The cave lake of Melissani is one of the most enchanting and well known attractions of Kefalonia as well as being a site of great historical interest. Located at Karavomilo, very near Sami, it was rediscovered in 1951 by famed Greek speleologist G. Petrocheilos and opened to the public following extensive access works. A large section of the cave roof has collapsed, allowing sunlight to filter through the overhead vegetation and giving the water a brilliant turquoise colour.
In antiquity the lake was a place of worship for the god Pan and the nymph Melissanthi. According to the myth, Melissanthi drowned herself in the lake over her unrequited love of Pan. Another version tells of a shepherdess called Melissanthi who accidentally fell into the lake and drowned while searching for a lost sheep. In the lake lies a small isle on which the archaeologist S. Marinatos discovered a shrine dedicated to Pan. The finds, which are now displayed at the Argostoli Archaeological Museum, include a clay figurine of Pan, a plate depicting dancing nymphs, a clay tablet depicting a procession of nymphs and a small tablet with a relief carving of a female figure.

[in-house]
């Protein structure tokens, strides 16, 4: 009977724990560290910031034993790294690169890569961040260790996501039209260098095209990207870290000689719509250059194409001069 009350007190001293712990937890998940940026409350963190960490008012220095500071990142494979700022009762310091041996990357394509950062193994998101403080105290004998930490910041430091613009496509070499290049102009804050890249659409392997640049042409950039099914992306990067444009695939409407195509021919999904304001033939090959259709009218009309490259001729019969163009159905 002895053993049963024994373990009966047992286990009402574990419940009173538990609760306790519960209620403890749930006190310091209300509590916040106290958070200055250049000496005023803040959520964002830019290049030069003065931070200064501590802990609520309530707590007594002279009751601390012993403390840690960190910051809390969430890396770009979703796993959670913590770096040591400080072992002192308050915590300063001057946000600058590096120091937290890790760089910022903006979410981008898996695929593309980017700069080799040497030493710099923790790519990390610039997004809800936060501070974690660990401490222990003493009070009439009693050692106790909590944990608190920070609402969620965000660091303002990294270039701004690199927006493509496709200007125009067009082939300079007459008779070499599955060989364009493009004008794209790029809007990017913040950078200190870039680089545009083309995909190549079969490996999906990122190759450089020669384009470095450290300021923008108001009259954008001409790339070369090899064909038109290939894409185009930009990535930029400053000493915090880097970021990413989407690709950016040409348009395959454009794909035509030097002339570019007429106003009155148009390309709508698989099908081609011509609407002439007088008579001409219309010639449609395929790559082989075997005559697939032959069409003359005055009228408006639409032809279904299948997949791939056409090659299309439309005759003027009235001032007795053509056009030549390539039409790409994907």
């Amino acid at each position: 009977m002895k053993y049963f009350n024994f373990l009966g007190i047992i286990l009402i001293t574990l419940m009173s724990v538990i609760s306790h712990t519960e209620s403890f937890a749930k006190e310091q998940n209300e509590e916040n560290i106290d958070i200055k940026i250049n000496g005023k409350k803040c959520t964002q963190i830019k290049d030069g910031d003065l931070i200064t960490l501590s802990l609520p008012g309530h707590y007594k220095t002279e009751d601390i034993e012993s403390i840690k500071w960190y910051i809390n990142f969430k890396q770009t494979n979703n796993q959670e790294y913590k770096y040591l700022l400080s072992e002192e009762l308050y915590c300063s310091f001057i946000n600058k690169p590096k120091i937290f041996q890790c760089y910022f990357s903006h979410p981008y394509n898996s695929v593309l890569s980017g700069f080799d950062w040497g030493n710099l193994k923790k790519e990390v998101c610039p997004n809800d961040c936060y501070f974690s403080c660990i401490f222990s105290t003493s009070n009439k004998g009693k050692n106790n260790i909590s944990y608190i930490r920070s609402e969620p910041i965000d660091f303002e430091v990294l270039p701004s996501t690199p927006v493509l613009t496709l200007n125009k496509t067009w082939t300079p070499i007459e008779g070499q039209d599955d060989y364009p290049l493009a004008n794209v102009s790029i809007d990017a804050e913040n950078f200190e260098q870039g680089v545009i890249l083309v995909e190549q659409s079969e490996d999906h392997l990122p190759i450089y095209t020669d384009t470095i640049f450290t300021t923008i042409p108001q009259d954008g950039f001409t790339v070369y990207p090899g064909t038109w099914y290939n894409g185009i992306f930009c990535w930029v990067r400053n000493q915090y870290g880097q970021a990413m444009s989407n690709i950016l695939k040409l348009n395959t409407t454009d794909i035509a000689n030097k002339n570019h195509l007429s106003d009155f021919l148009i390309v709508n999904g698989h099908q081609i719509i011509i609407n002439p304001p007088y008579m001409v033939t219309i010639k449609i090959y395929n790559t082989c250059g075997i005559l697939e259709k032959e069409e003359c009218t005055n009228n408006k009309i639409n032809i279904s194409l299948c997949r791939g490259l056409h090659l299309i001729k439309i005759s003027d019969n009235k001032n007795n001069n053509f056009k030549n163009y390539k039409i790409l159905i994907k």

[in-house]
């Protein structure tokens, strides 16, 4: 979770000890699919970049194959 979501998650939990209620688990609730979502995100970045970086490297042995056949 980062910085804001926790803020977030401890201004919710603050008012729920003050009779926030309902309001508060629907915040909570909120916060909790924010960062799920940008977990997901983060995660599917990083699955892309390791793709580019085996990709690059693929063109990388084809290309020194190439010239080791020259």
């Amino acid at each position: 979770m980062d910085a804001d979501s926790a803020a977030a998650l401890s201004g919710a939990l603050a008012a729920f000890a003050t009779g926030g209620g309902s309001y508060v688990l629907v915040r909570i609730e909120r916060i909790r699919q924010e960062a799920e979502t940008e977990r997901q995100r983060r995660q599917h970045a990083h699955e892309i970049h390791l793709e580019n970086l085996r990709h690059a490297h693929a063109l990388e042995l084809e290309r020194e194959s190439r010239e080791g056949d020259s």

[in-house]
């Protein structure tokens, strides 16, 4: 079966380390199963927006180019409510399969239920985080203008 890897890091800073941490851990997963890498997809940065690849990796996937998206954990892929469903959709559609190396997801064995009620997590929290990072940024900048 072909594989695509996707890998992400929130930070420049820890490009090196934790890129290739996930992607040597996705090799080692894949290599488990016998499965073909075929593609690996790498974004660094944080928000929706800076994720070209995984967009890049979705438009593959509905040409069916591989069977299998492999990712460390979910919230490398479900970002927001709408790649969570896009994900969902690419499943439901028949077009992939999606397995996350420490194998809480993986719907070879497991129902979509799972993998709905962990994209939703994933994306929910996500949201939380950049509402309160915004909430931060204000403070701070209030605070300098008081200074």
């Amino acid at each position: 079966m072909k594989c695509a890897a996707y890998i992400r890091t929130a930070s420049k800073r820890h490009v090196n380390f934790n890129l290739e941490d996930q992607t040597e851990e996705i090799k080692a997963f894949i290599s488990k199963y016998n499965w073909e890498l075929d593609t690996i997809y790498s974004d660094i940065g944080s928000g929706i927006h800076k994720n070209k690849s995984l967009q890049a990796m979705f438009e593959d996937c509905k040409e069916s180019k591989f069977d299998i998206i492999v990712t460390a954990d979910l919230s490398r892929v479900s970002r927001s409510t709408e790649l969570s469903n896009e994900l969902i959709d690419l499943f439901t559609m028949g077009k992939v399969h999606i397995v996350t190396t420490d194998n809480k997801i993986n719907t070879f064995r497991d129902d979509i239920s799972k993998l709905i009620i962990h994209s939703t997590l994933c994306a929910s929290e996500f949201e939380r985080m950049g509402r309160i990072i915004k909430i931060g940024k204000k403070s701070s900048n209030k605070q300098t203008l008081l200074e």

The cave lake is the result of geological process called karstification, in which the limestone bedrock is dissolved by groundwater creating subterranean caverns. The existence of a karstic network across the island was proven in a 1963 experiment, in which green dye dumped into sinkholes on the other side of the island (Katavothres) resurfaced 14 days later in Melissani lake.
Today, visitors can take a guided tour of Melissani cave lake in small rowing boats and enjoy the magical spectacle of its stalactites and sunlit turquoise waters.